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Morningstar runs the numbers

Lex Hall  |  28 Sep 2020Text size  Decrease  Increase  |  
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We take a numerical look through this week's Morningstar research. Plus, our most popular articles and videos for the week ended 25 September.

US$80 billion

That's how much the legal cannabis market in the US will be worth a decade from now, says Morningstar equity analyst Kristoffer Inton. At present, the legal US market is estimated at more than US$10 billion ($14 billion). Inton estimates that by 2030, the US market will reach more than US$80 billion. In the legal Canadian market, it’s worth about US$2 billion but is tipped to reach more than US$14 billion. In Canada, medical cannabis has been legal since the early 2000s, and recreational cannabis was legalised in 2018. In the US, 11 states have legalised recreational cannabis and 33 additional states have legalised medical cannabis.

68,000sq m

That's the size of an office space lease Facebook took out in New York City in August. It's another way of saying that covid hasn't killed off city working life just yet, says Sam Sahn, portfolio manager at Timbercreek Investment Management. Sahn told Morningstar's Yan Barcelo he believes city centres will thrive again. “The Facebook lease is a strong indicator by a company that is very cognizant of where the world is going,” says Sahn, who thinks that a covid-19 vaccine will bring people back to city centres. Others agree. One is James McKellar, professor of Real Estate and Infrastructure at the Schulich School of Business. “In 1989, there was 480 million square feet of free office space in the US because developers had overbuilt," McKellar says. "Everybody thought it would take 10 years to absorb it. It took only three. To think that we will all move from the inner city is quite shortsighted. I don’t think covid-19 will be as disastrous as things were at the end of the 1980s.”


The forecast price of oil per barrel, according to Morningstar energy analyst Mark Taylor. And Australian energy stocks are cheap, says Taylor, offering discounts of up to 60 per cent. Why? In a word, the covid shutdown has punched a hole in near-term demand and led to a meltdown in energy prices. But the market seems to think the bearish outlook will last forever. Taylor argues this view makes no sense. Brent crude is currently about US$40 a barrel. But Taylor forecasts it will hit US$60 a barrel. “Demand should recover when economic activity resumes, and we think consumption could approach pre-COVID-19 levels before 2022. Woodside is well suited to the development challenge,” Taylor says. “With extensive experience, it remains a stand-out energy investment at the right price.”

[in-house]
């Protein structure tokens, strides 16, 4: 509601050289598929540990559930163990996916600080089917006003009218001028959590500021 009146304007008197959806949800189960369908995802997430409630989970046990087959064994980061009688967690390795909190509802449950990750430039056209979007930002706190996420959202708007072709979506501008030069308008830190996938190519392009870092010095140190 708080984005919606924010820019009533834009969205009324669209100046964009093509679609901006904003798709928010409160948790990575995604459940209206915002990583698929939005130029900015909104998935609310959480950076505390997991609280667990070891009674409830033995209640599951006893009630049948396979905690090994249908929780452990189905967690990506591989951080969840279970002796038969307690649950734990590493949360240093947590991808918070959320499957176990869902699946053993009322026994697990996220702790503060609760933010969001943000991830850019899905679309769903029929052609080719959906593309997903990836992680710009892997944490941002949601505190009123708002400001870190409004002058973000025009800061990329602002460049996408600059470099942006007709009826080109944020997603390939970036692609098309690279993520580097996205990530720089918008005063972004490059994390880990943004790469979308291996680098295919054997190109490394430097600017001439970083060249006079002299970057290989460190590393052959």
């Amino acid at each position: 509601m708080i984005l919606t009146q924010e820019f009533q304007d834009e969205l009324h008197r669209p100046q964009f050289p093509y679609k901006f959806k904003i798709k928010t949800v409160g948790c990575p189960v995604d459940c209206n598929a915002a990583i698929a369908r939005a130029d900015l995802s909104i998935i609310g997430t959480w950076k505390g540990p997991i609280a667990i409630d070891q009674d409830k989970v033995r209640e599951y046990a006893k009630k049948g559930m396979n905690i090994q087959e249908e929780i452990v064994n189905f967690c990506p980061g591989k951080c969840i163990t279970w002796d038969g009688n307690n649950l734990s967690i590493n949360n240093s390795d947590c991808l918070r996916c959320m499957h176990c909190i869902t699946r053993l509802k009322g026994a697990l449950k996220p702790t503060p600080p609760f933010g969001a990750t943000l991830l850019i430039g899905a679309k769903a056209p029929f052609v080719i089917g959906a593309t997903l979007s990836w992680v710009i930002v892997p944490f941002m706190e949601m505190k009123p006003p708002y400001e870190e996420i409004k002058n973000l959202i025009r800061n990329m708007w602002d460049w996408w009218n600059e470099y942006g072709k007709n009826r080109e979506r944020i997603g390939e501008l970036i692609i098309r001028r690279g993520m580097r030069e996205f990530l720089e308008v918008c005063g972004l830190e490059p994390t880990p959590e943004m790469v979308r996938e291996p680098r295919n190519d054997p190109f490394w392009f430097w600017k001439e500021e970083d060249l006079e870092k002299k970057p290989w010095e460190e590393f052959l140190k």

$1.3 billion

The record fine inflicted on Australia’s second largest lender, Westpac. Westpac had put aside $900 million for the Austrac penalty, which in part related to delays in reporting suspicious transactions linked to child exploitation. Zaia had forecast the fine to be $1 billion. He says the additional $300 million reduces his fiscal 2020 net profit after tax forecast by 8.5 per cent to $3.2 billion but has “no bearing on outer-year forecasts” or his $25 fair value estimate. “Putting the $300 million into context, it represents less than 0.5 per cent of the firm’s equity value, and over the next five years, we expect the bank to make cumulative profits of $28.5 billion," he says.


The dollar could climb as high as US80c in coming months, writes Nicki Bourlioufas, as markets shrug off the covid impact and the local currency follows iron ore prices higher. The dollar is at two-year highs of about US73 cents, but Westpac sees it at US75 cents by the year’s end and at US80 cents by the end of 2021. That’s a sharp rise from US70 cents in January 2020 and its year low of around US58c in March after the share market correction. The increase in commodity prices, particularly iron ore, over recent months, has pushed the dollar higher, according to the RBA. And the policy stimulus from the Fed in response to covid-19 has led to a weaker US dollar, propping up the local currency.

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is senior editor for Morningstar Australia

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